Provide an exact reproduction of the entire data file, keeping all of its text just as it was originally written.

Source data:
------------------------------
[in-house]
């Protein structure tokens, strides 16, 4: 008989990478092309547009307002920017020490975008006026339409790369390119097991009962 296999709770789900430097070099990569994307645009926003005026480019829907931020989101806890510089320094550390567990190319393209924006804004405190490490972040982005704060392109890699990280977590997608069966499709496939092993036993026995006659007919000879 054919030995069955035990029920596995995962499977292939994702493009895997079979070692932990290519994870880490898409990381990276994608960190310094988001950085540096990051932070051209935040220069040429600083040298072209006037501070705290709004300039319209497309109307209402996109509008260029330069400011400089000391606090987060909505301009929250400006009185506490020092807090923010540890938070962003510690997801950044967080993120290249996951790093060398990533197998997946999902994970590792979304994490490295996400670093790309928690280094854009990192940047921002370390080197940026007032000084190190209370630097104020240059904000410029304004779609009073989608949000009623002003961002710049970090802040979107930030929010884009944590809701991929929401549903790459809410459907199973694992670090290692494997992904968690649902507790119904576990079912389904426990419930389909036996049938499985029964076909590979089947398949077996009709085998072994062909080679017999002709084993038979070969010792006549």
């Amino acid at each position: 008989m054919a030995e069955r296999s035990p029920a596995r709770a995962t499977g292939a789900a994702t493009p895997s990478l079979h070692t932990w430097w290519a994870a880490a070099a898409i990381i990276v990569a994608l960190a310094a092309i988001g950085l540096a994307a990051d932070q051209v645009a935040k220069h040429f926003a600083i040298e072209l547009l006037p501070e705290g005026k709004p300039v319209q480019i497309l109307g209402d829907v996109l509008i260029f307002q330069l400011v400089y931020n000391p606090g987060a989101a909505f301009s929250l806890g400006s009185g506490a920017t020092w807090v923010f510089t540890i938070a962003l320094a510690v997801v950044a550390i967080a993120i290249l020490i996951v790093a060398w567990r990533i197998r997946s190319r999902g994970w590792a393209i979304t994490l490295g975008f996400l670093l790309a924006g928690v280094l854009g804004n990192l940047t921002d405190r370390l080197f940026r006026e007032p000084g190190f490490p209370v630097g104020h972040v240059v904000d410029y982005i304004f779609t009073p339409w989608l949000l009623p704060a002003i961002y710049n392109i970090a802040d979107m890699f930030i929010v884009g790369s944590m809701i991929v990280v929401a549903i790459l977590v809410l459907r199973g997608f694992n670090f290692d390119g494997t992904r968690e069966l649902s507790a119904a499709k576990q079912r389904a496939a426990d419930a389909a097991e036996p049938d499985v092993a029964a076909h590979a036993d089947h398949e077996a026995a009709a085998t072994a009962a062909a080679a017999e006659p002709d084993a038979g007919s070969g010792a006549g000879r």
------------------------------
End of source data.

[in-house]
């Protein structure tokens, strides 16, 4: 008989990478092309547009307002920017020490975008006026339409790369390119097991009962 296999709770789900430097070099990569994307645009926003005026480019829907931020989101806890510089320094550390567990190319393209924006804004405190490490972040982005704060392109890699990280977590997608069966499709496939092993036993026995006659007919000879 054919030995069955035990029920596995995962499977292939994702493009895997079979070692932990290519994870880490898409990381990276994608960190310094988001950085540096990051932070051209935040220069040429600083040298072209006037501070705290709004300039319209497309109307209402996109509008260029330069400011400089000391606090987060909505301009929250400006009185506490020092807090923010540890938070962003510690997801950044967080993120290249996951790093060398990533197998997946999902994970590792979304994490490295996400670093790309928690280094854009990192940047921002370390080197940026007032000084190190209370630097104020240059904000410029304004779609009073989608949000009623002003961002710049970090802040979107930030929010884009944590809701991929929401549903790459809410459907199973694992670090290692494997992904968690649902507790119904576990079912389904426990419930389909036996049938499985029964076909590979089947398949077996009709085998072994062909080679017999002709084993038979070969010792006549």
């Amino acid at each position: 008989m054919a030995e069955r296999s035990p029920a596995r709770a995962t499977g292939a789900a994702t493009p895997s990478l079979h070692t932990w430097w290519a994870a880490a070099a898409i990381i990276v990569a994608l960190a310094a092309i988001g950085l540096a994307a990051d932070q051209v645009a935040k220069h040429f926003a600083i040298e072209l547009l006037p501070e705290g005026k709004p300039v319209q480019i497309l109307g209402d829907v996109l509008i260029f307002q330069l400011v400089y931020n000391p606090g987060a989101a909505f301009s929250l806890g400006s009185g506490a920017t020092w807090v923010f510089t540890i938070a962003l320094a510690v997801v950044a550390i967080a993120i290249l020490i996951v790093a060398w567990r990533i197998r997946s190319r999902g994970w590792a393209i979304t994490l490295g975008f996400l670093l790309a924006g928690v280094l854009g804004n990192l940047t921002d405190r370390l080197f940026r006026e007032p000084g190190f490490p209370v630097g104020h972040v240059v904000d410029y982005i304004f779609t009073p339409w989608l949000l009623p704060a002003i961002y710049n392109i970090a802040d979107m890699f930030i929010v884009g790369s944590m809701i991929v990280v929401a549903i790459l977590v809410l459907r199973g997608f694992n670090f290692d390119g494997t992904r968690e069966l649902s507790a119904a499709k576990q079912r389904a496939a426990d419930a389909a097991e036996p049938d499985v092993a029964a076909h590979a036993d089947h398949e077996a026995a009709a085998t072994a009962a062909a080679a017999e006659p002709d084993a038979g007919s070969g010792a006549g000879r």